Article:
For landscape photography, the ND really only performs one function - extending exposure time. Yes, you can use it to adjust aperture - but our primary focus here is exposure time.
At this point, you should be happy with your image composition, and your polarizer and grad filters should be adjusted exactly as you want them so that your test exposures are very close to the finished composition you’re trying to achieve. At this point, you are satisfied with the gestalt of the image.

Add ND filters if you want to create the following visual effects:

  • Turn water into an ethereal mist
  • Turn clouds into streaks, giving them a sense of motion
  • Turn people into blurs, or remove them completely from the scene.

Before using a dark ND, remember the following things:

  • Your autofocus will not work through a dark ND, so set it manually now.
  • Try shooting with auto and manual white balance. Use whichever method seems best.
  • Your light meter probably won’t work through the ND, so switch to manual.
  • Do the exposure calculations in your head, it’s good for your brain to be active. 10 stops = 10 fingers.
 At 1/640 second the water in this image is distracting and inelegant.

At 1/640 second the water in this image is distracting and inelegant.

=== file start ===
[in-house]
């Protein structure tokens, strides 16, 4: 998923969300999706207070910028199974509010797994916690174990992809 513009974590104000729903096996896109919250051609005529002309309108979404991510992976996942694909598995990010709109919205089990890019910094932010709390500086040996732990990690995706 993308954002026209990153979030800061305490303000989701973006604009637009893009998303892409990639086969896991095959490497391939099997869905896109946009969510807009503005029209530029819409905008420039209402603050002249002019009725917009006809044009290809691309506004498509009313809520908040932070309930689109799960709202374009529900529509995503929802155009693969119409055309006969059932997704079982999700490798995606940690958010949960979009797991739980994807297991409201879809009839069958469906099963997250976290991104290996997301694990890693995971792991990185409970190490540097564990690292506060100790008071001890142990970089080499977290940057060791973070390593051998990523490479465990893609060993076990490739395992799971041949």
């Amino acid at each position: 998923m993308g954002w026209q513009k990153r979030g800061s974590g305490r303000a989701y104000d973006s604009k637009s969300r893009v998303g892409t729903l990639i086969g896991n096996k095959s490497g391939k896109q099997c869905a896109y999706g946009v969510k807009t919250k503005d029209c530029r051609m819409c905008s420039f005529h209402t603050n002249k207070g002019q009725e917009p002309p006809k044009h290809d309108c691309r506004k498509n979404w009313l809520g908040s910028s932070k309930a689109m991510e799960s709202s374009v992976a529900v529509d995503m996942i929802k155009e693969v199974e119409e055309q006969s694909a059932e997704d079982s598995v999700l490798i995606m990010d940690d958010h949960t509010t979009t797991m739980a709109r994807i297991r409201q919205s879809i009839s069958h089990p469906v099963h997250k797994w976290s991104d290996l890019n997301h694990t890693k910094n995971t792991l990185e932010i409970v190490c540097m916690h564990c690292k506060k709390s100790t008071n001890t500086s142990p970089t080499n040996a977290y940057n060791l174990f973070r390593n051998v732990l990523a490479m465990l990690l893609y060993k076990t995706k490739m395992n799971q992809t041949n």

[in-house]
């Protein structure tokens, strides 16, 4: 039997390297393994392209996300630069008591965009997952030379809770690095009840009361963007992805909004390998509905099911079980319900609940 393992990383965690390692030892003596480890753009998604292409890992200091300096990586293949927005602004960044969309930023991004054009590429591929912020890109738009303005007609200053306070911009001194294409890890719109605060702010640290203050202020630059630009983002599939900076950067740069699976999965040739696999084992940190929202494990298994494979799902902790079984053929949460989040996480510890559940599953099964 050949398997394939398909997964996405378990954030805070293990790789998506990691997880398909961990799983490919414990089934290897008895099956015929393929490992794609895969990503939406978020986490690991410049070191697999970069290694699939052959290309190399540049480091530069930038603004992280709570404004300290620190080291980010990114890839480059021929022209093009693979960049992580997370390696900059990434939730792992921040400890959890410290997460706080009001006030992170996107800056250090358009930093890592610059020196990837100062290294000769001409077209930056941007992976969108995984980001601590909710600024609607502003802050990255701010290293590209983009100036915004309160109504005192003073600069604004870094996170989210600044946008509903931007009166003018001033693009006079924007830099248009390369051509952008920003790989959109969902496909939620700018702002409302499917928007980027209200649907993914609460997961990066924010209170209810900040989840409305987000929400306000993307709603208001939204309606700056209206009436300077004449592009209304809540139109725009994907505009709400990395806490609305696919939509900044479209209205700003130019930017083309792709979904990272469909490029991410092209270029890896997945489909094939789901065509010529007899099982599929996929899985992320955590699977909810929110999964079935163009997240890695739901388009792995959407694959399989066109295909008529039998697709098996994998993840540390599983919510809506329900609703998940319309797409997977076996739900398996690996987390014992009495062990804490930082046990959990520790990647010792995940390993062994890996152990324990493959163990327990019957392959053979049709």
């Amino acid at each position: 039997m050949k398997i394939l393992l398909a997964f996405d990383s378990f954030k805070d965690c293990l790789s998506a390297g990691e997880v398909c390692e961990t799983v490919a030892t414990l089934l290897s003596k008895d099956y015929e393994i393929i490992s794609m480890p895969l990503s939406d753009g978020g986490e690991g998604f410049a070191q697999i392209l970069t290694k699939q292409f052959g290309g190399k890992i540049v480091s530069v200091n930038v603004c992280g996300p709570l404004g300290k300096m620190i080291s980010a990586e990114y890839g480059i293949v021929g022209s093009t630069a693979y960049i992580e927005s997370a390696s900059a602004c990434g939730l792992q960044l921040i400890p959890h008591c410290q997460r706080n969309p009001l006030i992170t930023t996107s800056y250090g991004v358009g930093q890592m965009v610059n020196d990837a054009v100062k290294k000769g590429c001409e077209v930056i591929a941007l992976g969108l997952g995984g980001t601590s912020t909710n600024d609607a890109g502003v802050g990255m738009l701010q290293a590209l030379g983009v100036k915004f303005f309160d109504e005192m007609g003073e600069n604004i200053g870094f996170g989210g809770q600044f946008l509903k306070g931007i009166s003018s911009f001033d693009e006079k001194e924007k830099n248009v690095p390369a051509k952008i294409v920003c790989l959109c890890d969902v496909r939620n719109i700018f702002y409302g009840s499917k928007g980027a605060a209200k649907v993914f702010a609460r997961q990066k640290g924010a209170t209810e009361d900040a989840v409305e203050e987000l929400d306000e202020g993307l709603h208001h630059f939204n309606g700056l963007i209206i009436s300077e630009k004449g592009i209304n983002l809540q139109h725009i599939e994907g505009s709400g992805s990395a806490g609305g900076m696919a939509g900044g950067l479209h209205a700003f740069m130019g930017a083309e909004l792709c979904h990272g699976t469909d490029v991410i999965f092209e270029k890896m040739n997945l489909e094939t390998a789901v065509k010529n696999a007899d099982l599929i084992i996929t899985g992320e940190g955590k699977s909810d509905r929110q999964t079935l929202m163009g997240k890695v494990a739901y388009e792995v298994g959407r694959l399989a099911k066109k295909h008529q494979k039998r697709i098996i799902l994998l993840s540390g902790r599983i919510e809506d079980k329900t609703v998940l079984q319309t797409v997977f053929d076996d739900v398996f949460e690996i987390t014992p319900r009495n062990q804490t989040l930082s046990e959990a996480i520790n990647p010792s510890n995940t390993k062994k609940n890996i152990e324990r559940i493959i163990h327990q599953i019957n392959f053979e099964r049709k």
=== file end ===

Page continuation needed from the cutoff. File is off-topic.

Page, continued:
With 10 stops of ND, this 8 second exposure has desirable movement in both the Snake River and in the clouds over the Grand Teton.

With 10 stops of ND, this 8 second exposure has desirable movement in both the Snake River and in the clouds over the Grand Teton.

In Conclusion

Making filter choices for landscape photographers is really easy and straightforward if you think about the choices you're making as workflow toward achieving a final result.

  1. Create test exposures until you're happy with your composition.
  2. Adjust your polarizer to enhance the sky and remove reflections.
  3. Balance the brightness of the sky to the terrain using a grad filter.
  4. Set your desired aperture and note the exposure duration.
  5. Switch the camera to manual exposure mode.
  6. Determine the desired exposure time and add the ND.

Remember, the Wine Country Camera filter holder system is the only holder system in the world that allows you to remove the ND between exposures without disrupting critical focus, framing, or moving the grad filter. This allows you to make small changes to your final image while shooting and is crucial in your workflow. It's a great feature, please take advantage of it!

Hope this guide helps. Have fun out there.

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Rod Clark